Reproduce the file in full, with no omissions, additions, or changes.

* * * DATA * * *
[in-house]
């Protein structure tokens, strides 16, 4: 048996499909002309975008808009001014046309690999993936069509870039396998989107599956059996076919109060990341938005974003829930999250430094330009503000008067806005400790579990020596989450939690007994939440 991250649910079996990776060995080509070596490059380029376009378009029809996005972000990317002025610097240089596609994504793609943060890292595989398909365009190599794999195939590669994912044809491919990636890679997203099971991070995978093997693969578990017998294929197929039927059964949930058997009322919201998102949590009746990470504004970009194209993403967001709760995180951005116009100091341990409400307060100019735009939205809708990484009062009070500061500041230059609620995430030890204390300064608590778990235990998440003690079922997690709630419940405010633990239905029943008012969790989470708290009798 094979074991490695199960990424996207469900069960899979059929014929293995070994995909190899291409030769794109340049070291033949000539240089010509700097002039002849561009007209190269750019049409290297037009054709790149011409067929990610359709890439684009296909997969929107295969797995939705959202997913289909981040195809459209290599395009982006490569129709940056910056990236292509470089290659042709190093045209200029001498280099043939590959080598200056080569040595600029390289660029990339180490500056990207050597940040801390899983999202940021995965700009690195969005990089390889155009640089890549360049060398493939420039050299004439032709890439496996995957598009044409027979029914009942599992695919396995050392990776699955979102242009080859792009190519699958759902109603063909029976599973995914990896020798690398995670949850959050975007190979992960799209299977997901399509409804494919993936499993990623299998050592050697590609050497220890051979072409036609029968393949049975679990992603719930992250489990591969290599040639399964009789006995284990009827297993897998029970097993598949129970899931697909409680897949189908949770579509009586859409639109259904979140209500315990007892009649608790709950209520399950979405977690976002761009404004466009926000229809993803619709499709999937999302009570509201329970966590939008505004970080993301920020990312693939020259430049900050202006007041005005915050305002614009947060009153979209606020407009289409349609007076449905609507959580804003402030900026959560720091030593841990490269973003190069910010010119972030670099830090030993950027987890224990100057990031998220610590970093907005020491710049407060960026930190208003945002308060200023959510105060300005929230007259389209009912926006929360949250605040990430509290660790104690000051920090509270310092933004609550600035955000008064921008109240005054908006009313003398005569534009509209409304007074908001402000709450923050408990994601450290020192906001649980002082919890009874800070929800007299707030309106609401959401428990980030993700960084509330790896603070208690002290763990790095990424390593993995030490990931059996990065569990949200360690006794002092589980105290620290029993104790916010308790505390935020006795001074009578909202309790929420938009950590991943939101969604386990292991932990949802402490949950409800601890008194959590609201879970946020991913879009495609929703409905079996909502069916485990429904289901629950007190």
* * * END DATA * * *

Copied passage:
[in-house]
């Protein structure tokens, strides 16, 4: 048996499909002309975008808009001014046309690999993936069509870039396998989107599956059996076919109060990341938005974003829930999250430094330009503000008067806005400790579990020596989450939690007994939440 991250649910079996990776060995080509070596490059380029376009378009029809996005972000990317002025610097240089596609994504793609943060890292595989398909365009190599794999195939590669994912044809491919990636890679997203099971991070995978093997693969578990017998294929197929039927059964949930058997009322919201998102949590009746990470504004970009194209993403967001709760995180951005116009100091341990409400307060100019735009939205809708990484009062009070500061500041230059609620995430030890204390300064608590778990235990998440003690079922997690709630419940405010633990239905029943008012969790989470708290009798 094979074991490695199960990424996207469900069960899979059929014929293995070994995909190899291409030769794109340049070291033949000539240089010509700097002039002849561009007209190269750019049409290297037009054709790149011409067929990610359709890439684009296909997969929107295969797995939705959202997913289909981040195809459209290599395009982006490569129709940056910056990236292509470089290659042709190093045209200029001498280099043939590959080598200056080569040595600029390289660029990339180490500056990207050597940040801390899983999202940021995965700009690195969005990089390889155009640089890549360049060398493939420039050299004439032709890439496996995957598009044409027979029914009942599992695919396995050392990776699955979102242009080859792009190519699958759902109603063909029976599973995914990896020798690398995670949850959050975007190979992960799209299977997901399509409804494919993936499993990623299998050592050697590609050497220890051979072409036609029968393949049975679990992603719930992250489990591969290599040639399964009789006995284990009827297993897998029970097993598949129970899931697909409680897949189908949770579509009586859409639109259904979140209500315990007892009649608790709950209520399950979405977690976002761009404004466009926000229809993803619709499709999937999302009570509201329970966590939008505004970080993301920020990312693939020259430049900050202006007041005005915050305002614009947060009153979209606020407009289409349609007076449905609507959580804003402030900026959560720091030593841990490269973003190069910010010119972030670099830090030993950027987890224990100057990031998220610590970093907005020491710049407060960026930190208003945002308060200023959510105060300005929230007259389209009912926006929360949250605040990430509290660790104690000051920090509270310092933004609550600035955000008064921008109240005054908006009313003398005569534009509209409304007074908001402000709450923050408990994601450290020192906001649980002082919890009874800070929800007299707030309106609401959401428990980030993700960084509330790896603070208690002290763990790095990424390593993995030490990931059996990065569990949200360690006794002092589980105290620290029993104790916010308790505390935020006795001074009578909202309790929420938009950590991943939101969604386990292991932990949802402490949950409800601890008194959590609201879970946020991913879009495609929703409905079996909502069916485990429904289901629950007190």